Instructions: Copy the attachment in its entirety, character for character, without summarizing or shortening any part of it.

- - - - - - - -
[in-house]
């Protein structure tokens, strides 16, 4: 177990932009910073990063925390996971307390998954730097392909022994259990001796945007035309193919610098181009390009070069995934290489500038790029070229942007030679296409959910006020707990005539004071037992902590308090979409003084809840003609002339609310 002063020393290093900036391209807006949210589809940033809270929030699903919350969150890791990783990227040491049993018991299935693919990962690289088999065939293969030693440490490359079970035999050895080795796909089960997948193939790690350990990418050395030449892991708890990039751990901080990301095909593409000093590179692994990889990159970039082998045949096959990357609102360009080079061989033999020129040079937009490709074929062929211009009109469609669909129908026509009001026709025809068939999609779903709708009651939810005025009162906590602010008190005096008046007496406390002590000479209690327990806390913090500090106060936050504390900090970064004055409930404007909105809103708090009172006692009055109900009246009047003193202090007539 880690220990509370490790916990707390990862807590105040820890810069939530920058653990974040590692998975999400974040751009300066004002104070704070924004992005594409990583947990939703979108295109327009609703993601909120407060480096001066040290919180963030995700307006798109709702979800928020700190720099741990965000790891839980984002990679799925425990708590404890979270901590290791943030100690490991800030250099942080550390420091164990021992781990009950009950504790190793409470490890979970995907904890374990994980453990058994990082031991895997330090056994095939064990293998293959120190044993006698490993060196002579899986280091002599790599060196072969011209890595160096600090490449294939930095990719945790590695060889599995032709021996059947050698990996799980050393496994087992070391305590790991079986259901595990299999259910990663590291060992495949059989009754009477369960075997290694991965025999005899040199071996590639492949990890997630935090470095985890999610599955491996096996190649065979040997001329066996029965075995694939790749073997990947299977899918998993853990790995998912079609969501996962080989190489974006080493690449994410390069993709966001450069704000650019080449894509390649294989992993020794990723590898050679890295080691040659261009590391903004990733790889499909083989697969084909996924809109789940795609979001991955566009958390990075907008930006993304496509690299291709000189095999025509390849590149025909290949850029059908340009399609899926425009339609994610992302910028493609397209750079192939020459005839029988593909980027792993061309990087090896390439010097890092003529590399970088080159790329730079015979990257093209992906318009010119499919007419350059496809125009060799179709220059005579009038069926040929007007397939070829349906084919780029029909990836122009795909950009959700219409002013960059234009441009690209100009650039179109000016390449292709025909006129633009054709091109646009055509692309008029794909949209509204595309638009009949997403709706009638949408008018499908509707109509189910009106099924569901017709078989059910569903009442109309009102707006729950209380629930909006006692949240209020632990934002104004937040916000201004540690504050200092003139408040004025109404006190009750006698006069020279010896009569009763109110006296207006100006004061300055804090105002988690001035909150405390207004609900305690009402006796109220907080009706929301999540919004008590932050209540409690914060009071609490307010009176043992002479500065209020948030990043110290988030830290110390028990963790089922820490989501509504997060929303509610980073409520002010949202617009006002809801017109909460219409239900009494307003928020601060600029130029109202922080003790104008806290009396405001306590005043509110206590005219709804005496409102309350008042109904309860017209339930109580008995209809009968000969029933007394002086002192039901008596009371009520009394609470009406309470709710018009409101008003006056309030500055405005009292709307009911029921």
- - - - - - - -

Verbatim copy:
[in-house]
């Protein structure tokens, strides 16, 4: 177990932009910073990063925390996971307390998954730097392909022994259990001796945007035309193919610098181009390009070069995934290489500038790029070229942007030679296409959910006020707990005539004071037992902590308090979409003084809840003609002339609310 002063020393290093900036391209807006949210589809940033809270929030699903919350969150890791990783990227040491049993018991299935693919990962690289088999065939293969030693440490490359079970035999050895080795796909089960997948193939790690350990990418050395030449892991708890990039751990901080990301095909593409000093590179692994990889990159970039082998045949096959990357609102360009080079061989033999020129040079937009490709074929062929211009009109469609669909129908026509009001026709025809068939999609779903709708009651939810005025009162906590602010008190005096008046007496406390002590000479209690327990806390913090500090106060936050504390900090970064004055409930404007909105809103708090009172006692009055109900009246009047003193202090007539 880690220990509370490790916990707390990862807590105040820890810069939530920058653990974040590692998975999400974040751009300066004002104070704070924004992005594409990583947990939703979108295109327009609703993601909120407060480096001066040290919180963030995700307006798109709702979800928020700190720099741990965000790891839980984002990679799925425990708590404890979270901590290791943030100690490991800030250099942080550390420091164990021992781990009950009950504790190793409470490890979970995907904890374990994980453990058994990082031991895997330090056994095939064990293998293959120190044993006698490993060196002579899986280091002599790599060196072969011209890595160096600090490449294939930095990719945790590695060889599995032709021996059947050698990996799980050393496994087992070391305590790991079986259901595990299999259910990663590291060992495949059989009754009477369960075997290694991965025999005899040199071996590639492949990890997630935090470095985890999610599955491996096996190649065979040997001329066996029965075995694939790749073997990947299977899918998993853990790995998912079609969501996962080989190489974006080493690449994410390069993709966001450069704000650019080449894509390649294989992993020794990723590898050679890295080691040659261009590391903004990733790889499909083989697969084909996924809109789940795609979001991955566009958390990075907008930006993304496509690299291709000189095999025509390849590149025909290949850029059908340009399609899926425009339609994610992302910028493609397209750079192939020459005839029988593909980027792993061309990087090896390439010097890092003529590399970088080159790329730079015979990257093209992906318009010119499919007419350059496809125009060799179709220059005579009038069926040929007007397939070829349906084919780029029909990836122009795909950009959700219409002013960059234009441009690209100009650039179109000016390449292709025909006129633009054709091109646009055509692309008029794909949209509204595309638009009949997403709706009638949408008018499908509707109509189910009106099924569901017709078989059910569903009442109309009102707006729950209380629930909006006692949240209020632990934002104004937040916000201004540690504050200092003139408040004025109404006190009750006698006069020279010896009569009763109110006296207006100006004061300055804090105002988690001035909150405390207004609900305690009402006796109220907080009706929301999540919004008590932050209540409690914060009071609490307010009176043992002479500065209020948030990043110290988030830290110390028990963790089922820490989501509504997060929303509610980073409520002010949202617009006002809801017109909460219409239900009494307003928020601060600029130029109202922080003790104008806290009396405001306590005043509110206590005219709804005496409102309350008042109904309860017209339930109580008995209809009968000969029933007394002086002192039901008596009371009520009394609470009406309470709710018009409101008003006056309030500055405005009292709307009911029921």